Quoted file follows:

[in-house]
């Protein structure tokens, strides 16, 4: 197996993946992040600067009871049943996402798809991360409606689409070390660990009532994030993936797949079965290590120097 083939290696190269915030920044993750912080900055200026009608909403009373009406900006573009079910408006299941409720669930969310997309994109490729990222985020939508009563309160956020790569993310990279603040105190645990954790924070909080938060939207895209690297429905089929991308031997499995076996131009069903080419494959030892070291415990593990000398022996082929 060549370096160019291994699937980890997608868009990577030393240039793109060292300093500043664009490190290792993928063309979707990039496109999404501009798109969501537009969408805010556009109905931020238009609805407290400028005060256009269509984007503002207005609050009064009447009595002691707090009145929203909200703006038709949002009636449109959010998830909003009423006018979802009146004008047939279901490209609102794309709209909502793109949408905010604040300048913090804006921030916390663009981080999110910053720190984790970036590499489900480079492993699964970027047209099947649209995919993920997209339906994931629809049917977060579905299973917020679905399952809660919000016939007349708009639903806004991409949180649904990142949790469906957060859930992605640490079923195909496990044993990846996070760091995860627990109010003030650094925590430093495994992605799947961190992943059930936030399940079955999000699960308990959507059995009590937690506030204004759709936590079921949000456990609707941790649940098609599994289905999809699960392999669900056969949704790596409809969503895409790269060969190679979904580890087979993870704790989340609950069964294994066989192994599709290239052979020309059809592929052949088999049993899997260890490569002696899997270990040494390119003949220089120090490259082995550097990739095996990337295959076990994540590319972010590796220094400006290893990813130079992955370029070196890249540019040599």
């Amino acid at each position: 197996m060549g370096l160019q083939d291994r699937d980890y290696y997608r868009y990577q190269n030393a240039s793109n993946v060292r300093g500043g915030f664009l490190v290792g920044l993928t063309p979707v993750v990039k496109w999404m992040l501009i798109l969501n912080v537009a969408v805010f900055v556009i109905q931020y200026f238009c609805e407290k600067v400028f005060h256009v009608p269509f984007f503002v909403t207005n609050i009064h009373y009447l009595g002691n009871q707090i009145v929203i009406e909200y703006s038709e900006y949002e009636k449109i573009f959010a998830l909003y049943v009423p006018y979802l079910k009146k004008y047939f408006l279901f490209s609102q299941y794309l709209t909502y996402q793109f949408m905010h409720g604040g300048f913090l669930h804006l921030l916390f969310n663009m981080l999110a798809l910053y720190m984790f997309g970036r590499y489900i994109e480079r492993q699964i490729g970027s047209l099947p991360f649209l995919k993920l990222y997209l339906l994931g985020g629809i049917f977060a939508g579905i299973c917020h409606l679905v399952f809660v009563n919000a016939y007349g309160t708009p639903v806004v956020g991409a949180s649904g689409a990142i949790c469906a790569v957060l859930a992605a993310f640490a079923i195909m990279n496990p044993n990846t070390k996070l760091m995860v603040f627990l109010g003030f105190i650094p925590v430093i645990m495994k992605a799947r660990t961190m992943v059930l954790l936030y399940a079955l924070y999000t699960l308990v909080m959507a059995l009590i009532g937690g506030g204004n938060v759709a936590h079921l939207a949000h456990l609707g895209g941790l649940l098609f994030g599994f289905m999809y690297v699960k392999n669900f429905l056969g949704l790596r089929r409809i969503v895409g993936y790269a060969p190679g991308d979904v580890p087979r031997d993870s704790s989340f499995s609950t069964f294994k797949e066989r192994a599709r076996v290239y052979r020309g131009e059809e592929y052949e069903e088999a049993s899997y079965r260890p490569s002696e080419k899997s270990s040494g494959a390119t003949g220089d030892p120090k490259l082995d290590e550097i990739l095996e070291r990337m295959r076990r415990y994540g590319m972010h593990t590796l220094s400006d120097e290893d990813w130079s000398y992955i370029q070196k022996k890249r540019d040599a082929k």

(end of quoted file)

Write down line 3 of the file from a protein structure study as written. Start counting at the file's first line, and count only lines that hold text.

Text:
């Amino acid at each position: 197996m060549g370096l160019q083939d291994r699937d980890y290696y997608r868009y990577q190269n030393a240039s793109n993946v060292r300093g500043g915030f664009l490190v290792g920044l993928t063309p979707v993750v990039k496109w999404m992040l501009i798109l969501n912080v537009a969408v805010f900055v556009i109905q931020y200026f238009c609805e407290k600067v400028f005060h256009v009608p269509f984007f503002v909403t207005n609050i009064h009373y009447l009595g002691n009871q707090i009145v929203i009406e909200y703006s038709e900006y949002e009636k449109i573009f959010a998830l909003y049943v009423p006018y979802l079910k009146k004008y047939f408006l279901f490209s609102q299941y794309l709209t909502y996402q793109f949408m905010h409720g604040g300048f913090l669930h804006l921030l916390f969310n663009m981080l999110a798809l910053y720190m984790f997309g970036r590499y489900i994109e480079r492993q699964i490729g970027s047209l099947p991360f649209l995919k993920l990222y997209l339906l994931g985020g629809i049917f977060a939508g579905i299973c917020h409606l679905v399952f809660v009563n919000a016939y007349g309160t708009p639903v806004v956020g991409a949180s649904g689409a990142i949790c469906a790569v957060l859930a992605a993310f640490a079923i195909m990279n496990p044993n990846t070390k996070l760091m995860v603040f627990l109010g003030f105190i650094p925590v430093i645990m495994k992605a799947r660990t961190m992943v059930l954790l936030y399940a079955l924070y999000t699960l308990v909080m959507a059995l009590i009532g937690g506030g204004n938060v759709a936590h079921l939207a949000h456990l609707g895209g941790l649940l098609f994030g599994f289905m999809y690297v699960k392999n669900f429905l056969g949704l790596r089929r409809i969503v895409g993936y790269a060969p190679g991308d979904v580890p087979r031997d993870s704790s989340f499995s609950t069964f294994k797949e066989r192994a599709r076996v290239y052979r020309g131009e059809e592929y052949e069903e088999a049993s899997y079965r260890p490569s002696e080419k899997s270990s040494g494959a390119t003949g220089d030892p120090k490259l082995d290590e550097i990739l095996e070291r990337m295959r076990r415990y994540g590319m972010h593990t590796l220094s400006d120097e290893d990813w130079s000398y992955i370029q070196k022996k890249r540019d040599a082929k």